The verdict is in and Cook County is officially one of the worst local jurisdictions in the country for legal fairness, according to the newly released “Judicial Hellholes” report from the American Tort Reform Foundation (ATRF).
ATRF defines a “judicial hellhole” as “a place where judges systematically apply laws and court procedures in an unfair and unbalanced manner.” According to the 2012 report, Cook County was placed on the “Judicial Hellholes Watch List,” which ATRF describes as “jurisdictions that bear watching due to their histories of abusive litigation” and run the risk of “dropping into the hellholes abyss.”
This new black eye for Cook County comes on the heels of another report, released in September by the Harris Interactive Research Company, which ranked Cook County courts the most unfair and unreasonable in the country.
Cook County’s status as one of the country’s worst ‘judicial hellholes’ makes it difficult to attract jobs and opportunities to Chicagoland, because businesses look to move to places where the legal system is fair, and having the nation’s most unfair lawsuit climate in the country is clearly keeping businesses and the jobs they bring from moving to Cook County.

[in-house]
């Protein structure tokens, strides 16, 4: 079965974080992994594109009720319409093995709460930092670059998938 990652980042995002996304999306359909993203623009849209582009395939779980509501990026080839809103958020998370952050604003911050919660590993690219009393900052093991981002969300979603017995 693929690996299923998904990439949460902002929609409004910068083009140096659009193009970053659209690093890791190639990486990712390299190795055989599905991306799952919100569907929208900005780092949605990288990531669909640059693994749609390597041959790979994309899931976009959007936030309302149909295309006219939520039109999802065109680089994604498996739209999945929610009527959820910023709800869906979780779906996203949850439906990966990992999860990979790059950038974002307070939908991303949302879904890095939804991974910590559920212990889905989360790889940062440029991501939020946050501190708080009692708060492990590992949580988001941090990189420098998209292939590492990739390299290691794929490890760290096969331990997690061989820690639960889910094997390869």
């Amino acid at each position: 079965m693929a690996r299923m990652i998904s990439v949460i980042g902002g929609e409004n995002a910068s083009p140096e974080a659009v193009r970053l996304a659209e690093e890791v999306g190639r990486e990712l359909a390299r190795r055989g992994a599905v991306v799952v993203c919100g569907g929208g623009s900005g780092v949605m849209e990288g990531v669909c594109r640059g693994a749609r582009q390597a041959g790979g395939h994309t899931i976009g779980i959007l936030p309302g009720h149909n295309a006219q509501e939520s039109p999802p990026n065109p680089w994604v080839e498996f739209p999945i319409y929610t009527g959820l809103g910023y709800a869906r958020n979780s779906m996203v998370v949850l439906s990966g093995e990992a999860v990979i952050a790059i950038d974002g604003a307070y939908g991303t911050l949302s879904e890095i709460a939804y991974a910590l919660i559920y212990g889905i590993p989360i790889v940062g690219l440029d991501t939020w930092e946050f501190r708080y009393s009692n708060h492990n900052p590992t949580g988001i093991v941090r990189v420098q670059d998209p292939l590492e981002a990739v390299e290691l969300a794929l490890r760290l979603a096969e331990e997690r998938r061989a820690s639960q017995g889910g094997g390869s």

Judges here need to take steps to restore fairness and common sense to our courts so we can begin to create jobs, not lawsuits. According to the study, Creating Conditions for Economic Growth: The Role of the Legal Environment, NERA Economic Consulting released in 2011 for the Institute for Legal Reform, Illinois could save up to $2.4 billion in tort costs and create between 54,000 and 147,000 new jobs by improving its legal environment.
Improving the legal climate throughout Illinois is not a magic bullet but it is a place to start. By swamping Cook County courts with cases that have little to nothing to do with the Chicagoland region, personal injury lawyers have put a lump of coal in all Cook County residents’ stockings this holiday season. The ability to attract new jobs and opportunities to the Cook County region will only continue to become more difficult until judges here work to restore fairness and common sense to our courts.